Stressing that India had to take cognisance of Uyghur Leader Dolkun Isa’s red corner notice which was not highlighted during the visa application process, India’s Ministry of External Affairs has claimed that he had suppressed facts while obtaining a visa. China has made it clear to India that it should honour the Interpol Red Corner notice against him. However, the US and other European countries have already refused to comply with China’s red-corner notice against Mr Isa.
“Isa applied for a tourist visa under the electronic travel authorisation system. He was accordingly granted the visa. After obtaining the visa, Mr Isa stated publicly that he was coming to attend a conference in India—a fact that was suppressed in the visa form and something that a tourist visa does not permit. Further more, it came to the notice of authorities that Isa was the subject of an Interpol Red Corner notice”, External Affairs Ministry Spokesperson Vikas Swarup said.
The latest development has raised questions about whether India has buckled under pressure from China. However, the spokesperson rejected the charge that the visa revocation was done under Chinese pressure, saying the facts were “suppressed” by Isa which led to the revocation of his visa, and no other “meaning” should be read into the Indian action. Responding to a question about whether China had raised its objection on granting the visa to Isa by India, Mr Swarup said that they had made their position clear that Isa had an Interpol Red Corner Notice, and all countries that are members of the Interpol should honour that.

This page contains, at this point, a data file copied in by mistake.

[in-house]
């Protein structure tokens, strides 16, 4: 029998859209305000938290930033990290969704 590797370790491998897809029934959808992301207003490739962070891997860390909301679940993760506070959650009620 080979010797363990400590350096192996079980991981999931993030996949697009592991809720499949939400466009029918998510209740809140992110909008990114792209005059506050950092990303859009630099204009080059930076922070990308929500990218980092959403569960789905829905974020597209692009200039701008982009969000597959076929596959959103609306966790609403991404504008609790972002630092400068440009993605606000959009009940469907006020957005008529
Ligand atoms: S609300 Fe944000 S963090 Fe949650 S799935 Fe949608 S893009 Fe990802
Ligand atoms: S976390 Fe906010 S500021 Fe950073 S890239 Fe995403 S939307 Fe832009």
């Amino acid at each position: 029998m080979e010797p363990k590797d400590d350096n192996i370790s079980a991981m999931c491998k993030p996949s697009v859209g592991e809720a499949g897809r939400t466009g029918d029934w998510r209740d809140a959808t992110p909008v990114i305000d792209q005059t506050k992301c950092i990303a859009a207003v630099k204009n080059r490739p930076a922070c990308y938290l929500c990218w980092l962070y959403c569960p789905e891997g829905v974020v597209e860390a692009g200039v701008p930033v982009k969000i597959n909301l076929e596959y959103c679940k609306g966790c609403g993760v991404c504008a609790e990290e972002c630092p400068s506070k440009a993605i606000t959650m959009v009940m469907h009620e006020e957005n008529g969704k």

China had objected to India’s decision to grant a visa to Mr Isa. India’s reaction to initially grant a visa was seen as a tit-for-tat decision after China had blocked a move in the UN against Masood Azhar, the mastermind behind the Pathankot terror attack.
India had earlier granted a visa to Mr Isa to attend a conference in Dharamsala. A leader of the World Uyghur Congress (WUC), Mr Isa was invited to attend the conference being organised by the US-based organisation Citizen Power for China. Many Uyghurs and other Chinese dissidents in exile are expected to attend and discuss democratic transformation in China during the conference.
Mr Isa and some of the other WUC members are considered terrorists by China, and are accused of provoking separatism in the Xinjiang province.
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